Since the 1980s, the Food and Drug Administration has imposed a lifetime ban on donating blood for gay and bisexual men. But that’s about to change—kind of. Yesterday, the agency announced that it will lift the lifetime ban and instead only allow men who have not had sexual contact with another man in the last 12 months to donate blood.
The policy change finalizes a recommendation the agency made last year. The ban was put into place in 1983 as the AIDS epidemic began. At the time, there was no existing blood test for HIV in either patients or blood donations.
Now, however, tests exist for both patients and donated blood, and many consider the restrictions to be long out of date. Gay rights organizations, medical groups like the American Medical Association and even a bipartisan Congressional group have long spoken out in favor of less restrictive blood donation policies, but the FDA resisted until it's recommendations made last year.
In its release, the FDA hails its policy as “supported by the best available scientific evidence” and says its priority is protecting the American blood supply. But critics call the new policy too restrictive. They point out that by refusing to allow men who have had sexual contact with other men within the last 12 months from donating blood, the policy acts as a de facto lifetime ban.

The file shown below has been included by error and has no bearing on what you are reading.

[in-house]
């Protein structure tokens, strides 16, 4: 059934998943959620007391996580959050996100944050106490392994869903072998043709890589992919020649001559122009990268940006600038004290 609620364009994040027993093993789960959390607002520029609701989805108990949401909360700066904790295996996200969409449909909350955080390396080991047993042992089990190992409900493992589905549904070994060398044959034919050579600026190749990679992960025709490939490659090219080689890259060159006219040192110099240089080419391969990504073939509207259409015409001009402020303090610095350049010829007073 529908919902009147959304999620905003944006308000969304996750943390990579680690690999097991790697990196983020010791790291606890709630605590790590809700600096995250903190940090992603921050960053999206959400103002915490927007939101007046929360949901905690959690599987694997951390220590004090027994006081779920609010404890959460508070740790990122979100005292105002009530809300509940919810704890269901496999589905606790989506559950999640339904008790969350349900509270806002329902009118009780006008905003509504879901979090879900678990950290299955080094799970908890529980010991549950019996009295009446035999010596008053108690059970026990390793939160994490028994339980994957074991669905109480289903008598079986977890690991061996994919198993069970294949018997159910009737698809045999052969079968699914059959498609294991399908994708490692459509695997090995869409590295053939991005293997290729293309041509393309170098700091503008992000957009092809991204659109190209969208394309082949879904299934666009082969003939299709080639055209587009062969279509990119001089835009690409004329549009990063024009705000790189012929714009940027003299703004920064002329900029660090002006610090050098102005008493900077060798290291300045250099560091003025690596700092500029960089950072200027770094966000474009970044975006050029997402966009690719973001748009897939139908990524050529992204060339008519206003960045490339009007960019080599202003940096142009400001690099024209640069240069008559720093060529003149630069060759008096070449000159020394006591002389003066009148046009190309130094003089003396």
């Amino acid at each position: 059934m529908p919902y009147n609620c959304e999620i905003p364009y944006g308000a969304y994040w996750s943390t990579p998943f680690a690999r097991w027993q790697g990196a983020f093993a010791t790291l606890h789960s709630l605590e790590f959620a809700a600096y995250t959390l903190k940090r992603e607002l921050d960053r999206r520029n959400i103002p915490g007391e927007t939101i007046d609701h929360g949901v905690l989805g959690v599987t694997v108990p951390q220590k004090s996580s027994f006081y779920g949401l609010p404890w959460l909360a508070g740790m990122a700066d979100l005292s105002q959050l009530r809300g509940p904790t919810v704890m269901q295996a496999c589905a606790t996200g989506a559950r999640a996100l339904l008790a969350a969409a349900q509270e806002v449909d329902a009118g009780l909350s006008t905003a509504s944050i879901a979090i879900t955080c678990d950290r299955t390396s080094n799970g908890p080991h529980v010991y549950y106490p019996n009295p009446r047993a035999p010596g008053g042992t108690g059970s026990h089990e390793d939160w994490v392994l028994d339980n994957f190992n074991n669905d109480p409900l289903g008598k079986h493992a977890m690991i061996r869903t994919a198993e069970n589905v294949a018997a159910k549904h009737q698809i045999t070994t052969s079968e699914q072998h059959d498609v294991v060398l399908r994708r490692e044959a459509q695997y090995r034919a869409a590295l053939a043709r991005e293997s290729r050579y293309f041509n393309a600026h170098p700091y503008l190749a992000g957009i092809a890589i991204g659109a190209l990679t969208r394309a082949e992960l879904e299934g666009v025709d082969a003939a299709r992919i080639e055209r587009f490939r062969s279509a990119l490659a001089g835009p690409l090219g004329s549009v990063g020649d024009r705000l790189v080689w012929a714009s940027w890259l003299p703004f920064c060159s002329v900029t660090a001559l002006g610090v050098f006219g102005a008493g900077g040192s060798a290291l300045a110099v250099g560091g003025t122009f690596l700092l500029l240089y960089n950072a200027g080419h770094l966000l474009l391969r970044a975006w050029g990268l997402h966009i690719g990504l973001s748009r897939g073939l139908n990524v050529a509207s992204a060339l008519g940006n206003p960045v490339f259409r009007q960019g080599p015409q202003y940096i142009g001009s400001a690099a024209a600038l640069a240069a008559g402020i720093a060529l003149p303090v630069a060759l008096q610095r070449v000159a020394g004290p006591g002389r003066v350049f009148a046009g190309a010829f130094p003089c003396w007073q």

Congressman Jared Polis, who heads the congressional LGBT Equality Caucus, tells Reuters that “It is ridiculous and counter to the public health that a married gay man in a monogamous relationship can't give blood, but a promiscuous straight man who has had hundreds of opposite sex partners in the last year can.”
This new policy mirrors regulations in countries like France and England, which recently lifted lifetime bans. It remains to be seen whether the policy results in an increase in the American blood supply. According to the American Red Cross, less than ten percent of the eligible donor population in the United States gives blood each year.